968 F.2d 1212
UNITED STATES OF AMERICA, Plaintiff-Appellee,
Mary W. NEESE, Defendant-Appellant.
United States Court of Appeals,
Submitted: June 5, 1992
Decided: July 9, 1992
As Amended July 21, 1992.
NOTICE: Fourth Circuit Local Rule 36(c) states that citation of unpublished dispositions is disfavored except for establishing res judicata, estoppel, or the law of the case and requires service of copies of cited unpublished dispositions of the Fourth Circuit.
Mary W. Neese, Appellant Pro Se.
Carol A. Casto, Assistant United States Attorney, Charleston, West Virginia, for Appellee.
Before WIDENER, SPROUSE, and WILLIAMS, Circuit Judges.
Mary Neese owned a house near Summersville Lake, a lake owned by the Army Corps of Engineers (Corps). The Corps owned the property on the shore of the lake; Neese's property was adjacent to the Corps' shorefront property. During a boundary inspection of the Corps property, a Corps employee discovered that a section of trees on the property had been cleared without its authorization. The cleared path was thirty-five feet wide and 100 feet long; it afforded a view of the lake from Neese's property. Neese admitted that a man employed by her cleared the trees, but contended that it was an accident, relieving her of liability. The Corps brought this action seeking damages from Neese to pay for reforestation of the cleared area.
After Neese answered the complaint and answered interrogatories, the United States moved for summary judgment. The motion was supported by affidavits and written estimates from several nurseries about the cost of revegetating the cleared area.1 The amount of damages sought by the United States, $3093.20, was calculated by taking the average amount of the nursery estimates and, under the applicable West Virginia trespass statute, multiplying the replacement cost by three.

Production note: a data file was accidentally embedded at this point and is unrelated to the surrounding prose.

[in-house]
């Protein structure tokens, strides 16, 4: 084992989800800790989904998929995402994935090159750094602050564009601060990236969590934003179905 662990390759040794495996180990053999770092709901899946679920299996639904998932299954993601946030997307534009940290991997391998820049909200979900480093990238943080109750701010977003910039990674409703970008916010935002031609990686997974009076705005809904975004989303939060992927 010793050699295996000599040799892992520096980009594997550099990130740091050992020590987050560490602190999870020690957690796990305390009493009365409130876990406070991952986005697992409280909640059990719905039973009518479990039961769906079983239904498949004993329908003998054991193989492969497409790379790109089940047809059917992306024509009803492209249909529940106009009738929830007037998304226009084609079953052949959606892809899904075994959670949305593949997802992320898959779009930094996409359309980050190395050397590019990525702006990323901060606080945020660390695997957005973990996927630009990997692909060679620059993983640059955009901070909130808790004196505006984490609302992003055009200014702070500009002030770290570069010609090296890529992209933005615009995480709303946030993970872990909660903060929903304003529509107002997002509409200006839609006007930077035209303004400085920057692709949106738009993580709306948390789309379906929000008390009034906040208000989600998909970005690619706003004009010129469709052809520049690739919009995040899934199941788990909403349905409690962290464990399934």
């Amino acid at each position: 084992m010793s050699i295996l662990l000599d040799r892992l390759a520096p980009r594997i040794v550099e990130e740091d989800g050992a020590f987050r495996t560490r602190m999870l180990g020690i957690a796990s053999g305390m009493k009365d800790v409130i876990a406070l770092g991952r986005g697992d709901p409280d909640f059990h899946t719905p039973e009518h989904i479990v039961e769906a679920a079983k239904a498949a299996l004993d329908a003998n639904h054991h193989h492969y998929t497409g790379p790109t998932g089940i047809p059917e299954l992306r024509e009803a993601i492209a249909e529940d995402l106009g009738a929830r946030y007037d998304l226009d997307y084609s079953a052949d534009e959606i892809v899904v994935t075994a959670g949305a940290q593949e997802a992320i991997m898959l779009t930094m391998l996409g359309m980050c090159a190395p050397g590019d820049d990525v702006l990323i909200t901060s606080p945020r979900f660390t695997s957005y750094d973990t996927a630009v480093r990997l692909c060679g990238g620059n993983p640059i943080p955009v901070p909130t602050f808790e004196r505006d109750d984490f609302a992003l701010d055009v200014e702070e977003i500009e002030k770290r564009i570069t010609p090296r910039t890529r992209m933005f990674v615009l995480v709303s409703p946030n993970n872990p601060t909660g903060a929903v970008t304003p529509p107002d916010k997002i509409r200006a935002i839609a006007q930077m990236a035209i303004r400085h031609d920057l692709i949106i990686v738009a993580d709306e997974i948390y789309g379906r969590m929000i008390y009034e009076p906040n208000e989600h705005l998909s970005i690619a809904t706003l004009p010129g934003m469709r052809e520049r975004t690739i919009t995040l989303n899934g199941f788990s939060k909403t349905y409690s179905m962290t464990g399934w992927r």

The court filed an opinion granting the motion for summary judgment without calling for a response from Neese. Neese noted an appeal. The court then entered a final order setting the amount of damages at $3093.20, the amount sought by the United States in its motion for summary judgment.2 The issue before this Court on appeal is whether the district court correctly granted summary judgment in favor of the United States. This Court has held that a pro se litigant must be given notice and an opportunity to respond to a motion for summary judgment before judgment may be entered against her. Roseboro v. Garrison, 528 F.2d 309 (4th Cir. 1975). The district court did not notify Neese of her opportunity to respond to the motion for summary judgment in this case, nor did she file any response to that motion of her own accord. Because the district court failed to give Roseboro notice before granting summary judgment in favor of the United States, we vacate the order of the district court and remand the action for further proceedings.
We dispense with oral argument because the facts and legal contentions are adequately presented in the materials before the Court and argument would not significantly aid the decisional process.
VACATED AND REMANDED
The estimates ranged from $450 to $1350
We note that although Neese's notice of appeal was filed before the district court entered final judgment in this action, Neese's informal brief, filed in this Court, met all of the formal requirements of a notice of appeal and was filed within the applicable appeal period. Therefore, although Neese's notice of appeal may have been premature, her informal brief, when construed as a notice of appeal, is sufficient to confer jurisdiction on this Court. Smith v. Barry, 60 U.S.L.W. 4065 (U.S. 1992)